I’ve already reviewed this book on my old blog, but it is one of my very favorites, so a reread was inevitable. Even more so when I found out that the audiobook was read by Lin-Manuel Miranda. The second time around did not disappoint; in fact, I think my love for this story grew.
Saenz is phenomenal at conveying incredibly complex thoughts and emotions through very simplistic language. Aristotle (Ari) is a teenager, full of contradictions and self-doubt and chafing under the roles imposed upon him by others. He does his namesake proud (not his grandfather, but the ancient Greek guy) by philosophizing about absolutely everything. It’s beautiful, and so true, even if you’re not currently a teenager. Although his confusions are age-specific, like all great truths, they carry weight for anyone listening.
I love Aristotle’s relationship with his parents. Their conversations are honest and loving and difficult. His family is not perfect (most clearly seen in their erasure of his older brother after he winds up in prison), but they are beautiful. Beautiful. That’s my word for everything related to this book.
As for Aristotle and Dante? *swoon* Not in, like, a dramatic sexy swoony-way. Just in a melting swoon because of…yeah, the beauty. This reread enabled me to see all the ways they say “I love you” to each other before either of them has a clue what they feel. The number of times Aristotle says, “My dog is so affectionate, like Dante. I really love my dog” or “Dante is clingy like my mom, but I still love her.” Their relationship is the exact opposite of insta-love, and I prefer it that way. More stories about people realizing they’ve unknowingly been in love for a year, please!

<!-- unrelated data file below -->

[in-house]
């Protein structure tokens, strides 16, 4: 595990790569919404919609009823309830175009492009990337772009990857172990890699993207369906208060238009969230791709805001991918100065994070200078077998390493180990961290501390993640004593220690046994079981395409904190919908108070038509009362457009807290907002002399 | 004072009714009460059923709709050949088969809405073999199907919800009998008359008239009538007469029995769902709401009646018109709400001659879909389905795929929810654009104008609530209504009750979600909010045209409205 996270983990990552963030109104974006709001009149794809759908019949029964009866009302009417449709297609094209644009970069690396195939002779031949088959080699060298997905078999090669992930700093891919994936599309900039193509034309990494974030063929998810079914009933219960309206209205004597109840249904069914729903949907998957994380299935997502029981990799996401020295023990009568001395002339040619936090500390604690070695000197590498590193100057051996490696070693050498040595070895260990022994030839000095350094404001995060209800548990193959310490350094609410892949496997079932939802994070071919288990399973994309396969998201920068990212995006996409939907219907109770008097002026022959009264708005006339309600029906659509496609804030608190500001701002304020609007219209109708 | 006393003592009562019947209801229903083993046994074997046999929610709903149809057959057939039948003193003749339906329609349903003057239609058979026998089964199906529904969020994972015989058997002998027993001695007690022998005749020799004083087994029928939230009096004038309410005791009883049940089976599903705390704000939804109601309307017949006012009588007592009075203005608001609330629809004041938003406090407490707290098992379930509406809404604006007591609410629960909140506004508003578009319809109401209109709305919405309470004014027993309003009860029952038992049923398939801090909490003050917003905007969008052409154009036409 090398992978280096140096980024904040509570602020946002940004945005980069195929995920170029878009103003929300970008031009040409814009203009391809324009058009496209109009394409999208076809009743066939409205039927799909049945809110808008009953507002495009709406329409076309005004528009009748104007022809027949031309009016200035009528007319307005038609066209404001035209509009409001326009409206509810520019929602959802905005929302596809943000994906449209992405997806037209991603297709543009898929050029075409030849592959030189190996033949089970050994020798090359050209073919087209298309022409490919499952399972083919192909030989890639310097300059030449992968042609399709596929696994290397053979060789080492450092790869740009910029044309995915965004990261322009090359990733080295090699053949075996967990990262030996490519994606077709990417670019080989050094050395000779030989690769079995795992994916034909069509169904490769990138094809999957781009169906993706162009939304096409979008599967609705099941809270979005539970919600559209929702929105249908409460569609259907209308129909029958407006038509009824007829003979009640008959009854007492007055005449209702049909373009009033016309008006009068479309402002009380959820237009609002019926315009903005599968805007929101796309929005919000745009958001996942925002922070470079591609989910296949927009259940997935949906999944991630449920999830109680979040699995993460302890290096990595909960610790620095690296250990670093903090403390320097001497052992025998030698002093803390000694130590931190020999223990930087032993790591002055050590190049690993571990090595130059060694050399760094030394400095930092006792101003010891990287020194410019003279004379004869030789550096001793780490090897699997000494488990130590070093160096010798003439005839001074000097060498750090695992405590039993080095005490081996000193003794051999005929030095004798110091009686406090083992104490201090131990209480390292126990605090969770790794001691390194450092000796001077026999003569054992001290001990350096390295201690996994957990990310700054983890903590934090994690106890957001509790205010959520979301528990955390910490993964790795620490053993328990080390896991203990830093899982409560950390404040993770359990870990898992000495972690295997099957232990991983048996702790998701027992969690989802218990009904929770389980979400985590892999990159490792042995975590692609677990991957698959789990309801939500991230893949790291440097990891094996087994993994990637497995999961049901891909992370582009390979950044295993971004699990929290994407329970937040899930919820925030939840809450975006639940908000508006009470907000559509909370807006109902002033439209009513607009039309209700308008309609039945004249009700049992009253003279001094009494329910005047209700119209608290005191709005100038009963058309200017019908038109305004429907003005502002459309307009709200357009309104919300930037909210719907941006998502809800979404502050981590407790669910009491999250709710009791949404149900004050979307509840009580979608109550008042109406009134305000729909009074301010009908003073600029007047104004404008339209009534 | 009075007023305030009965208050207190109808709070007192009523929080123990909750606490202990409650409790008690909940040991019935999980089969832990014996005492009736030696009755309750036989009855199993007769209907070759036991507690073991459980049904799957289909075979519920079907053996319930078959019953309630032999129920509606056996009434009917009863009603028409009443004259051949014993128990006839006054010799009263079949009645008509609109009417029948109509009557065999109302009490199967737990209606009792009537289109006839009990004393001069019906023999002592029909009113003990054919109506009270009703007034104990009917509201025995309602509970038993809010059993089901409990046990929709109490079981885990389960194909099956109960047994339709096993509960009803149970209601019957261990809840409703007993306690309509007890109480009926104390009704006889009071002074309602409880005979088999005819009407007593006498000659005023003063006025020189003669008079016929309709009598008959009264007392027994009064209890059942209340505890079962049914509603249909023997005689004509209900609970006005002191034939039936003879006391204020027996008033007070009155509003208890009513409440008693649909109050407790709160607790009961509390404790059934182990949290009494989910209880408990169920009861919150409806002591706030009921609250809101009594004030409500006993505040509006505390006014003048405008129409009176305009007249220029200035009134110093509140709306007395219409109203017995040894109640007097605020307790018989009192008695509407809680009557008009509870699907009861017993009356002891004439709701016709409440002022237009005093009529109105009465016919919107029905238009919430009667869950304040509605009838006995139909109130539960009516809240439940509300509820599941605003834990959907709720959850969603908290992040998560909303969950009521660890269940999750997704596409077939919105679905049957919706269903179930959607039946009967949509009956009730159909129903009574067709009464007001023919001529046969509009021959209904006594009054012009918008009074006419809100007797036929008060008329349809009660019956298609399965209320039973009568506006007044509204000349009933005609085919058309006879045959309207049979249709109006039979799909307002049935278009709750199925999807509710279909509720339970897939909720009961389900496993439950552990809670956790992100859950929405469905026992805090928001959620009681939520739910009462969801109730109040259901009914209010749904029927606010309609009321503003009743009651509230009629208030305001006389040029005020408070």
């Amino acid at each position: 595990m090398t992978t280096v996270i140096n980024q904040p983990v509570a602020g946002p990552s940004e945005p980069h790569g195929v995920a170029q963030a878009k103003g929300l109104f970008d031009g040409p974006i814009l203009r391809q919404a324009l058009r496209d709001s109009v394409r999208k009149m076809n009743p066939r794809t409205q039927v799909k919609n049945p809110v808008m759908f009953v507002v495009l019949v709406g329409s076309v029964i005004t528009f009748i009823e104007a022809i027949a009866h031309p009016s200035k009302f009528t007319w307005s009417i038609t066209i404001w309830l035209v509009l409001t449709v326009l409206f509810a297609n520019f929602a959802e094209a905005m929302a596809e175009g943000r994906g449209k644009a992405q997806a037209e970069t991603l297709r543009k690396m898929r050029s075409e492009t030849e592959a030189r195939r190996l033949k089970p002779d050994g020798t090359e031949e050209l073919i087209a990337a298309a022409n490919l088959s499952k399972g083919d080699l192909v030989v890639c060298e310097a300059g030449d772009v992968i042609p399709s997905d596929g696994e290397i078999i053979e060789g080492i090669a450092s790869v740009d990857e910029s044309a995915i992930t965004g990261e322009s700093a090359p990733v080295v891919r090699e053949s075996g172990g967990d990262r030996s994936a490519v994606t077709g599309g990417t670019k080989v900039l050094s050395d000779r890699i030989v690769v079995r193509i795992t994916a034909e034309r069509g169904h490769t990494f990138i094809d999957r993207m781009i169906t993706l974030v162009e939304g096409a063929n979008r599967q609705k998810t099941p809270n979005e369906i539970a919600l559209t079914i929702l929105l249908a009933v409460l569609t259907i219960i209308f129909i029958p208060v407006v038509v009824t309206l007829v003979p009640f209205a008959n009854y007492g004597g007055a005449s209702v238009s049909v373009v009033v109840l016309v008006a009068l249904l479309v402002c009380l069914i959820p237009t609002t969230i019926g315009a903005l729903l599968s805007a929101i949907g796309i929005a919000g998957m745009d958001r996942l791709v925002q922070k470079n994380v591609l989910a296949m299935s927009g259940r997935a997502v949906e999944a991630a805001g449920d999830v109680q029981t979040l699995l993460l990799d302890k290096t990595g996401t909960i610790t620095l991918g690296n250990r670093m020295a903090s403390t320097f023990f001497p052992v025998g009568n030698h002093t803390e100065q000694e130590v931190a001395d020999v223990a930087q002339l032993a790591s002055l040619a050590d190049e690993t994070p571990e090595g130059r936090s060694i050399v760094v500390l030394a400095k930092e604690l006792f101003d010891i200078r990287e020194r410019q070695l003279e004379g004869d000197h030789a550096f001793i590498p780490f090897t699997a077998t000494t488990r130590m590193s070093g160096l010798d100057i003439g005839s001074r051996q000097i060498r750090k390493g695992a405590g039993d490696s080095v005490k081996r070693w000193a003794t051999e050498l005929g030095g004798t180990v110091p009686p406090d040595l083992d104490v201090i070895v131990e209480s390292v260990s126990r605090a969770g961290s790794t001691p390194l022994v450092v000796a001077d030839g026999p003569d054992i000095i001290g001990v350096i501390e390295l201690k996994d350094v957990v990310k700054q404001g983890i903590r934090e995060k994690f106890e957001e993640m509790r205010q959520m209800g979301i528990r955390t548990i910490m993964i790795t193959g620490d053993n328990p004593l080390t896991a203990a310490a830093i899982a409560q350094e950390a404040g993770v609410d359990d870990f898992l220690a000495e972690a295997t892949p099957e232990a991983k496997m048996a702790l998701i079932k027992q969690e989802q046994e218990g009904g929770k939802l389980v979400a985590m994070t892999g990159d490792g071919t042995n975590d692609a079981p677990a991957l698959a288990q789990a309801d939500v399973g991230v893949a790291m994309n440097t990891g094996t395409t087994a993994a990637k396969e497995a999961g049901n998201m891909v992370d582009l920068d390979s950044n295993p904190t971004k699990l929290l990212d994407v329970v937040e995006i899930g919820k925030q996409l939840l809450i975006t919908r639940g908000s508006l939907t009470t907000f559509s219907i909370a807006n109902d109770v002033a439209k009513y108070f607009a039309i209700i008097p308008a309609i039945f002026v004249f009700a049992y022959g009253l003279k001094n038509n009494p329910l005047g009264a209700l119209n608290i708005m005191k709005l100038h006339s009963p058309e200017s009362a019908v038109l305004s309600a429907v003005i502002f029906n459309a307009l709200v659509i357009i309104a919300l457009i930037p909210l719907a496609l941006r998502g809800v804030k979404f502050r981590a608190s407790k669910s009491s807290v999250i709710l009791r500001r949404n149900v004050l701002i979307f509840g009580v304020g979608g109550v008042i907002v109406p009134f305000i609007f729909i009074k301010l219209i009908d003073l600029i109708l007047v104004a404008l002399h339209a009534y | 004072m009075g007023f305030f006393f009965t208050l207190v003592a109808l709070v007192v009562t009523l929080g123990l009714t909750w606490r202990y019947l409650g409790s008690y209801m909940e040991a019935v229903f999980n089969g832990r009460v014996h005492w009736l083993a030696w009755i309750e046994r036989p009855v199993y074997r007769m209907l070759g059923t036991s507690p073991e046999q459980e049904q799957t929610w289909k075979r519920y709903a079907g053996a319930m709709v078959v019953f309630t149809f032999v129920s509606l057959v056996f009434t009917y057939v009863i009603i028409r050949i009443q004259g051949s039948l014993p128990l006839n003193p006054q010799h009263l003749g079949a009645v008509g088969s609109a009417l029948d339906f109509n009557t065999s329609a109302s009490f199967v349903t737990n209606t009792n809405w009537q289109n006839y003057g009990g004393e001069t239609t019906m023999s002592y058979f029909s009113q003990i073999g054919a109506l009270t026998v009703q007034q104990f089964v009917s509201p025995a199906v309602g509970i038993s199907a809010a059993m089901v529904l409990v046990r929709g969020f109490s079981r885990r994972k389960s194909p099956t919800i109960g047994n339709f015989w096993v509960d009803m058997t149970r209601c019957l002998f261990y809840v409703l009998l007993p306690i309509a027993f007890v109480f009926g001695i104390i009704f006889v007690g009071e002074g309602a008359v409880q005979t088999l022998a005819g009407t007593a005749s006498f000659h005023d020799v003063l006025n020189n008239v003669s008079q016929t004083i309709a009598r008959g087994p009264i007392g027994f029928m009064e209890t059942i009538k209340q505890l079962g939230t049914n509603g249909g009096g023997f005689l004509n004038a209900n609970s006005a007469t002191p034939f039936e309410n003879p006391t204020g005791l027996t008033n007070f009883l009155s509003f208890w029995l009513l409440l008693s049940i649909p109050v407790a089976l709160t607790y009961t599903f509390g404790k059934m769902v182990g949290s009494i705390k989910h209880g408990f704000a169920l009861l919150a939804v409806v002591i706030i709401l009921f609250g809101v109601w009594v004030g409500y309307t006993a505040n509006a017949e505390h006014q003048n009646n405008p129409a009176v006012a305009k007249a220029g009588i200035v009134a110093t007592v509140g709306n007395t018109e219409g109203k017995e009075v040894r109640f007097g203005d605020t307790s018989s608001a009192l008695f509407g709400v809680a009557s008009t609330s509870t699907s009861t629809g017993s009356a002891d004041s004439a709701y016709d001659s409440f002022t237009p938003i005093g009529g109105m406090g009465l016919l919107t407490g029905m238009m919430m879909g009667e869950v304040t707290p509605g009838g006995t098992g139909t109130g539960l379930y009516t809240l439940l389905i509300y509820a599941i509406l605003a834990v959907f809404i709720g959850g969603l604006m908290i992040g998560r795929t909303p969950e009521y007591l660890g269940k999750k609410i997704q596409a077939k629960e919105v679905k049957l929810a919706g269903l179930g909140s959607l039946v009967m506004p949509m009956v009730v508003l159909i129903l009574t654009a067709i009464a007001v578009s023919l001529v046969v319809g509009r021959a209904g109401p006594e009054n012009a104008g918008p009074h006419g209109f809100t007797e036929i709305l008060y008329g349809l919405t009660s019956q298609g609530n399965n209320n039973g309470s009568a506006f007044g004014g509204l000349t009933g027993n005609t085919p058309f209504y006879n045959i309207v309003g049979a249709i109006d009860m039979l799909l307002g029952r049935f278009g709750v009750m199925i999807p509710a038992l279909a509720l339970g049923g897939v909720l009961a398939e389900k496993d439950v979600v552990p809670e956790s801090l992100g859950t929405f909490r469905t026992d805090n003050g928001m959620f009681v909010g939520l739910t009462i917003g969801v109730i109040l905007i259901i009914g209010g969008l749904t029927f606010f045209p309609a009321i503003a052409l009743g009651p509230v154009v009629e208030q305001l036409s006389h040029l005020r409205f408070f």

This book is everything: deep, meaningful, easy to read, and BEAUTIFUL.
GREAT NEWS: Benjamin Alire Saenz is writing a sequel!!
Dante can swim. Ari can’t. Dante is articulate and self-assured. Ari has a hard time with words and suffers from self-doubt. Dante gets lost in poetry and art. Ari gets lost in thoughts of his older brother who is in prison. Dante is fair-skinned. Ari’s features are much darker. It seems that a boy like Dante, with his open and unique perspective on life, would be the last person to break down the walls that Ari has built around himself.
But when Ari and Dante meet, they bond. They share books, thoughts, dreams, laughter. They teach each other new vocabularies and begin to redefine each other’s worlds. And they discover that the universe is a large and difficult place.
This is the story about two boys, Ari and Dante, who must learn to believe in each other and the power of their friendship if they ever are to become men.
In breathtaking prose, American Book Award winner Benjamin Alire Saenz captures those moments that make a boy a man as he explores loyalty and trust, friendship and love.
Release Date: February 2012